“I know you’re hiding,” the angry voice taunted. Snapping twigs told them whatever roared at them was stomping nearer. “I told the last kids who came here to leave me alone! I don’t need you here!”
Jackie clicked on a fuel pack with a tube that led from the pack to her gloves. She pulled them a little tighter. “You ready to give these new gloves a try?” she whispered, glancing at Bright.
He nodded as he adjusted his pack and gloves. “Let’s just hope we don’t have to use them.”
Jackie rolled her eyes. “Have you met a reasonable monster yet?”
“He only chased those kids who filed the report with a mop,” Bright pointed out. “Maybe he’s not such a bad guy.” When she rolled her eyes at him again, he grinned. “One more mission and we can both graduate from training and be certified monster hunters! Let’s do this!”
Together they jumped up from behind the headstone and aimed their hands toward the creature clomping toward them. It was the bogeyman. They recognized him from pictures in their training manual. They burst out laughing when that fearsome face with red eyes and sharpened teeth stomped toward them in his bathrobe, shaking a dirty mop at them.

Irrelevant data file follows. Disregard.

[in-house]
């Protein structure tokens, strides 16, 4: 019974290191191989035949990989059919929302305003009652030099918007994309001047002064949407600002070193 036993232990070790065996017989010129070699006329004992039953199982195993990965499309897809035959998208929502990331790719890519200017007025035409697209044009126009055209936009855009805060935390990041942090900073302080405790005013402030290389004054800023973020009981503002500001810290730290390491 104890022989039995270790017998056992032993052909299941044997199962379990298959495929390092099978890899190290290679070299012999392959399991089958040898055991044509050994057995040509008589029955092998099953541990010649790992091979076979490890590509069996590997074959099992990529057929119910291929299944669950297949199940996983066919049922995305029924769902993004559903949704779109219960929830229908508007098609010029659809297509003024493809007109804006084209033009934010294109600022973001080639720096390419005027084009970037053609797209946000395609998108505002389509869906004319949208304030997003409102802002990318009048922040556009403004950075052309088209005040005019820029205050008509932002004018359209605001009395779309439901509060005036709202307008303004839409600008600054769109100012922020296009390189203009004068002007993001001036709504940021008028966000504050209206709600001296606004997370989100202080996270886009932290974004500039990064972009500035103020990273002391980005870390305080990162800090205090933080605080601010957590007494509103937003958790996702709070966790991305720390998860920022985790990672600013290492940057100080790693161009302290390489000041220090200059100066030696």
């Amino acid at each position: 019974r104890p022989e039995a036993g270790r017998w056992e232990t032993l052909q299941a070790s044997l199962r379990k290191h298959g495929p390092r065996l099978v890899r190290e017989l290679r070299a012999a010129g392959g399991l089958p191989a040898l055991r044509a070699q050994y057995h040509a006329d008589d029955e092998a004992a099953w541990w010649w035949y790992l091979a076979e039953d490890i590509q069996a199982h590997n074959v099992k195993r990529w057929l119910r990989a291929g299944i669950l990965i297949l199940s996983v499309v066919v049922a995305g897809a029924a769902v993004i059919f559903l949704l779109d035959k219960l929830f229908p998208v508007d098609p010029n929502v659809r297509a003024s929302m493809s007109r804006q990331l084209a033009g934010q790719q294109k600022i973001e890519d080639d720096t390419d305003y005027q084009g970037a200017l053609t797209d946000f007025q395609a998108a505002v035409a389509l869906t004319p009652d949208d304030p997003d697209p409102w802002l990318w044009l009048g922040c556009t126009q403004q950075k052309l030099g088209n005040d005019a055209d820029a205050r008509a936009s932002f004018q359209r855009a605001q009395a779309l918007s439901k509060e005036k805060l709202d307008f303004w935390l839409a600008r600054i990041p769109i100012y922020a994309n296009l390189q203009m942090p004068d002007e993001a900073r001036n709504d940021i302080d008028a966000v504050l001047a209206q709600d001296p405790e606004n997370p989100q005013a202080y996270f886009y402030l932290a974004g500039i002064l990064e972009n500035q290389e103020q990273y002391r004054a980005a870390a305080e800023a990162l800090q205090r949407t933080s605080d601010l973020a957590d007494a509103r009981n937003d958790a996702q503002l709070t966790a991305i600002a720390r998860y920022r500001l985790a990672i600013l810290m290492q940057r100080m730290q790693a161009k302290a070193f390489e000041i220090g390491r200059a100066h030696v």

The bogeyman stopped in his tracks. “What are you kids laughing at?” he demanded.
“Mr. Bogeyman, sir, we’ve received an official complaint that you are chasing people from the cemetery,” Jackie began, trying to stop snickering and keep a straight face. “The Monster Bylaws clearly state that you are not allowed—”
“Forget the bylaws!” he bellowed. “I want to be left alone!”
Bright snorted. “And you’re gonna make us leave with your scary mop?”
The bogeyman stopped and stared. His eyes glowed. His expression terrified them. They took a step back. His bathrobe shifted, with a snap of his fingers, into a black robe with a hood covering his head, so all they could see were his angry red eyes. He grabbed a strand of the mop’s head and yanked. A loud buzz ripped through the air as the mop changed into a chainsaw. He strode toward them and growled, swiping at the air between them.
Jackie jumped back. “He tried to cut us in half, Bright!”
“Not gonna happen!” Bright said, lowering his head and raising his eyes to glare at the bogeyman.
“Bright,” the bogeyman laughed. “How did you get such a ridiculous name?”